Thursday, August 30, 2007

It's possible I have too much time to think

I've decided machines at the gym should have their own little TV screens. And I can say this objectively because I don’t watch TV when I work out. But this morning I was at the gym, using an elliptical trainer that was at least 30 feet away from the row of TVs that hang off of the ceiling (I am spatially challenged, so this may not be true, but the point is, I couldn’t see the screens well.) I am assuming that the purpose of the TVs is to allow all of the people using the machines to watch bad reality shows and the stupid news channels they have on. But here’s the thing. At my gym, only the bikes and the treadmills are really close enough for viewing. If you want to use a different machine, you’re in a row that’s further back. So, that’s my solution. Tiny screens on all the machines, so everyone can watch Coach reruns at 6:30am if they don’t want to listen to Joe Scarborough’s nonsense on MSNBC.


Jonathan said...

So I have one comment and one argument:

Comment - Start going to The Sports Club LA and your problem will be solved. You will have your TV on each machine, you just have to be willing to pay for it in higher membership fees.

Argument 1- Unless you are watching the techno/hip hop channel (note to self for new business venture) watching news or reality TV is going to negatively impact the intensity of your workout, relative to the encouraging effects of fast-paced Men's Health Studies have conclusively demonstrated.

Enjoy the holiday!

Daniel said...

Jonathan: What is this "fast-paced music" you speak of? I always listen to the Cure while working out. Is this why I a) never break a sweat and b) always want to kill myself when I finish using the elliptical machine?

Sarah said...

Fitz, I agree with the point about workout intensity. But what about longevity? I mean, come on. Wouldn't anyone have an easier time staying on the machine for an hour if they were watching back-to-back episodes of Rock of Love or say, Designing Women? And by anyone, I mean anyone but me.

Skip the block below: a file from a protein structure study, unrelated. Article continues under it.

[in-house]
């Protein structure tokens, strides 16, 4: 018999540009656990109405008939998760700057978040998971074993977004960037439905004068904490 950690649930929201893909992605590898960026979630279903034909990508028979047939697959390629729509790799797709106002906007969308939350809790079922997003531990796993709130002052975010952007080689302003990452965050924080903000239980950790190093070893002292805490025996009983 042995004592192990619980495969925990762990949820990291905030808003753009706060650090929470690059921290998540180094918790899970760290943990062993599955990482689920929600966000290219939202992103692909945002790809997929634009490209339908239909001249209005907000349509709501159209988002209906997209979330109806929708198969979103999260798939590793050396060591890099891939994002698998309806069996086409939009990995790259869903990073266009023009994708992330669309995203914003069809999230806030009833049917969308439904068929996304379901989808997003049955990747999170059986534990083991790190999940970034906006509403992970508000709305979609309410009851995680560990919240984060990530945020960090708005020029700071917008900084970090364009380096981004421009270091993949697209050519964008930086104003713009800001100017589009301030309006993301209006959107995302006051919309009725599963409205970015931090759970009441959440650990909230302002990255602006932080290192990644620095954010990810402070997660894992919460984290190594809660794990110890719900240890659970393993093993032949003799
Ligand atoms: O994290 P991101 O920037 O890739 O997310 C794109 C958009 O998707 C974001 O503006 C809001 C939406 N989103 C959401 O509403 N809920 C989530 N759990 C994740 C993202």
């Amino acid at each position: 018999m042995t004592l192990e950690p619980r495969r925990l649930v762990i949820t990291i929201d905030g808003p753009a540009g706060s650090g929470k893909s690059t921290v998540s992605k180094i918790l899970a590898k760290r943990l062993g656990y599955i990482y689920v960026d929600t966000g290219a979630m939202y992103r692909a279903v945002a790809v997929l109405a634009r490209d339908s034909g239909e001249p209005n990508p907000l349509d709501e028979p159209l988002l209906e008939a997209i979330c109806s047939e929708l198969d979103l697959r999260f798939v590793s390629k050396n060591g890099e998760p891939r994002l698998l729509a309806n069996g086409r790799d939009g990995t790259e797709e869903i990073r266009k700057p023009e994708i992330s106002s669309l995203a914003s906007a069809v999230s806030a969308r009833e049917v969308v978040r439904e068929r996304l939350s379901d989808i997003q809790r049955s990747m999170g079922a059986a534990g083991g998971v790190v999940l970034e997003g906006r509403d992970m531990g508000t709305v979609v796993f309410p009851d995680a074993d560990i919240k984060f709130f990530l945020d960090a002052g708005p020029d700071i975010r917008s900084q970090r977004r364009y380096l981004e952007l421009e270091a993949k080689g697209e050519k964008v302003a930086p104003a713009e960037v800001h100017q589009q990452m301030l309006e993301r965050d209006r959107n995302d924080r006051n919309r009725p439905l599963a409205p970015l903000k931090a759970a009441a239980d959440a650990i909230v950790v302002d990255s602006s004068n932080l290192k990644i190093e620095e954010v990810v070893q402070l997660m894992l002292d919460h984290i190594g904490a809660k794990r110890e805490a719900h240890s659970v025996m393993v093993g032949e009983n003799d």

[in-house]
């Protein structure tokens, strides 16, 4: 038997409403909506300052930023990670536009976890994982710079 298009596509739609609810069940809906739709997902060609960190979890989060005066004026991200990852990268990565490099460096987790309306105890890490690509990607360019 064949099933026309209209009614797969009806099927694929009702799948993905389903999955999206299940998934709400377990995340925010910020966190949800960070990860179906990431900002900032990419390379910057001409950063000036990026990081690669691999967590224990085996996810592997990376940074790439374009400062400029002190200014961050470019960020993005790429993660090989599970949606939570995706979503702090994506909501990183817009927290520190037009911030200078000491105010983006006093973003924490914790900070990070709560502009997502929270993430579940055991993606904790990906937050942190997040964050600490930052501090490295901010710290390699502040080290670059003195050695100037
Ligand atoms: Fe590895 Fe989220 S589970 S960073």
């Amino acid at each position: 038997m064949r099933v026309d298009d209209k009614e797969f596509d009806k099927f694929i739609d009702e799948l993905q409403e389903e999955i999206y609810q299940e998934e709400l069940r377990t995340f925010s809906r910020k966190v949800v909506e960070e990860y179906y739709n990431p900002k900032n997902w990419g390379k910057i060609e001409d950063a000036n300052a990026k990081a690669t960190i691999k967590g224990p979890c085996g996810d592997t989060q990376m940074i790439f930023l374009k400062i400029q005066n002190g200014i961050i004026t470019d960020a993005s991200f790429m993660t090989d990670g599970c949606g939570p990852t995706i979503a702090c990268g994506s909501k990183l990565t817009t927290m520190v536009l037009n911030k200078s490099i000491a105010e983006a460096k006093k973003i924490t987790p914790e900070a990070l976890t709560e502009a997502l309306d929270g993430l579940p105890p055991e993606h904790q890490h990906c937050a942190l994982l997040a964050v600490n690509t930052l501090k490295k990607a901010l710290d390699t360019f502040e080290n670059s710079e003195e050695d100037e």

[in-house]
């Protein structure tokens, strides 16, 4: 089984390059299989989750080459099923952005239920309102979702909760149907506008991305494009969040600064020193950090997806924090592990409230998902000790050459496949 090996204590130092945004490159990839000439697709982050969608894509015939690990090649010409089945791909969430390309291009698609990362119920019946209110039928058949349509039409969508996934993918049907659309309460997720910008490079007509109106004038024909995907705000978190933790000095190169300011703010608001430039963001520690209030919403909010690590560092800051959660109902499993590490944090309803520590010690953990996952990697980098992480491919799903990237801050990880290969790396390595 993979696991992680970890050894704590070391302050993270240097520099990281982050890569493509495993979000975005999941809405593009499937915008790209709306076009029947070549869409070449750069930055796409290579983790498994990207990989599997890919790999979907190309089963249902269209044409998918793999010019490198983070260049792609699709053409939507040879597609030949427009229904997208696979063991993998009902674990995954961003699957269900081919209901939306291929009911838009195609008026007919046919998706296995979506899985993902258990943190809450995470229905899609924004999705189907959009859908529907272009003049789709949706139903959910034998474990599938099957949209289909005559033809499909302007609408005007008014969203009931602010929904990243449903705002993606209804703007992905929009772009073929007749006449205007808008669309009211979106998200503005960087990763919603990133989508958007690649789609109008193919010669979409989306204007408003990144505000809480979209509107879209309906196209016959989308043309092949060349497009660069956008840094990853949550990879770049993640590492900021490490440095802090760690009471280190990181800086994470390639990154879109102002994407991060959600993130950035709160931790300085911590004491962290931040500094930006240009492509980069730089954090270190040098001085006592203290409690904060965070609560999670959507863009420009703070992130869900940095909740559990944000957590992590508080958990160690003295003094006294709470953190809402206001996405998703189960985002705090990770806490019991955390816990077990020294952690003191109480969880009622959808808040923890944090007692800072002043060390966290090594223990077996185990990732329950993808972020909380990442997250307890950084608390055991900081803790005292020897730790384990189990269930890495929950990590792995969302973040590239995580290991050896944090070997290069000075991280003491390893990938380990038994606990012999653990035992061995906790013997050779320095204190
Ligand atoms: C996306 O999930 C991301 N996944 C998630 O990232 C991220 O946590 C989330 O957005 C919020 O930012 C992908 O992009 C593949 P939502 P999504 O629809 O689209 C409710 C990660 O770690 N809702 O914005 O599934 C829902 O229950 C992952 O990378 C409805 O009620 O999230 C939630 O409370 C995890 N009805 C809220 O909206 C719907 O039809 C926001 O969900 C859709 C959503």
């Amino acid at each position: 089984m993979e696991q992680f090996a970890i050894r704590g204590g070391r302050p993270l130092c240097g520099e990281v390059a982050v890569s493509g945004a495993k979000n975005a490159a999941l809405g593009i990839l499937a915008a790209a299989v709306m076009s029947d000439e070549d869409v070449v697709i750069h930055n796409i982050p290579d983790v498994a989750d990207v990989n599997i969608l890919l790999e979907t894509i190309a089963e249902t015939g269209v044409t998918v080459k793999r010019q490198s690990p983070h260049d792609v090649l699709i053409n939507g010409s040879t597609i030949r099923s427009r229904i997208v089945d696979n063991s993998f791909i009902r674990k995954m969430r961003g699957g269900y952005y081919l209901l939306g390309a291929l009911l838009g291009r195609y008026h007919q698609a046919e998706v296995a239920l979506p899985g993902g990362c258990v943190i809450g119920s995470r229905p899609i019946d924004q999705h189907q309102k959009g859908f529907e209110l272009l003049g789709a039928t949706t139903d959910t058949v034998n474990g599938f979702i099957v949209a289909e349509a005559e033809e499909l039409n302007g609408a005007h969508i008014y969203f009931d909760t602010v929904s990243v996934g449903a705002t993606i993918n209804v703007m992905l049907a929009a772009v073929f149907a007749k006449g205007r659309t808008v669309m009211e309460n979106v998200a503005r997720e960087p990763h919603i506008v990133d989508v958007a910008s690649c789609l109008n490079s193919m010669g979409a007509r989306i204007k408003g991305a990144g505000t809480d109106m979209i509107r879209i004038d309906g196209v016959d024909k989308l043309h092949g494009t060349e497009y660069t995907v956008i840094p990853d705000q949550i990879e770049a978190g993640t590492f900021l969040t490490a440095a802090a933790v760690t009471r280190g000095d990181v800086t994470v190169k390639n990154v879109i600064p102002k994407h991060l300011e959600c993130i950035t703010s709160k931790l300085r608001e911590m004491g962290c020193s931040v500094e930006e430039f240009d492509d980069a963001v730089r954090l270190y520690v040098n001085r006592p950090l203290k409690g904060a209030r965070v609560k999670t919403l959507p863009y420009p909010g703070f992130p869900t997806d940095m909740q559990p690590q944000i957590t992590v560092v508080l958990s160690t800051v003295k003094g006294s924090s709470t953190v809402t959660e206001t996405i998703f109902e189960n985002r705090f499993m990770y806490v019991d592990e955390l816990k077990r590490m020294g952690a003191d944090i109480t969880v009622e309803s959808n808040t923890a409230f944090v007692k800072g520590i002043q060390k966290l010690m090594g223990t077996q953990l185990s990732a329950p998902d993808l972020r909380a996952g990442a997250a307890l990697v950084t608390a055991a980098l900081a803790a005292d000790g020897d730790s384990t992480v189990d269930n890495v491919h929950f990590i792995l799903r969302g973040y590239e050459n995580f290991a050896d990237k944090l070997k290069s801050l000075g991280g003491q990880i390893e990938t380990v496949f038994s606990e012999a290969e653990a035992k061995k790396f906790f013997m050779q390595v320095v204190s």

I love Men's Health Studies.

Jonathan said...

To Daniel...for fast-paced musuc, see M.C. Mario.

To Sarah...let's delve a little further. I agree that longevity would be best attained with a show or movie, however, I have a feeling that workout longevity is not really a goal for individual, but to impress others.

Take this carefully chosen analogy:
When discussing Ex's, I essentially keep two resumes. One to discuss with guys and one to discuss with women.

The resume for guys is the 'everything but the kitchen sink' resume as it is an easy, measurable proxy to establish the alpha male of the cluster. When a guy asks how the gym was today...the answer is "put up about a 250 bench".

The resume for women is very different. My insight into the female gender, thus far, has led me to believe that artistry and beauty, depth of character, etc. are more important to women, at least superficially, than sheer numbers, so this resume of Ex's has been carefully pruned to demostate care and selectivity, "never mind the time gaps, I was celibate during those time periods". Similarly, when a woman asks how the gym was today the answer is "I tried to focus on several muscle groups to maintain my proportions, I saw a yoga class that looked interesting, perhaps next time."

Where am I going with this: when you train at the gym a 30 minute intense workout vs a 60 minute casual workout, you are catering your story to two different audiences. The average person will be impressed that you were on the machines for an hour, never really asking about intensity levels as perhaps they aren't aware, or don't care, of its importance. The Men's Health reader will focus in on intensity over time and not give credit for a lazy 60 over an intense 25.

So the question comes down to...who are you trying to impress?

Garima Pal said...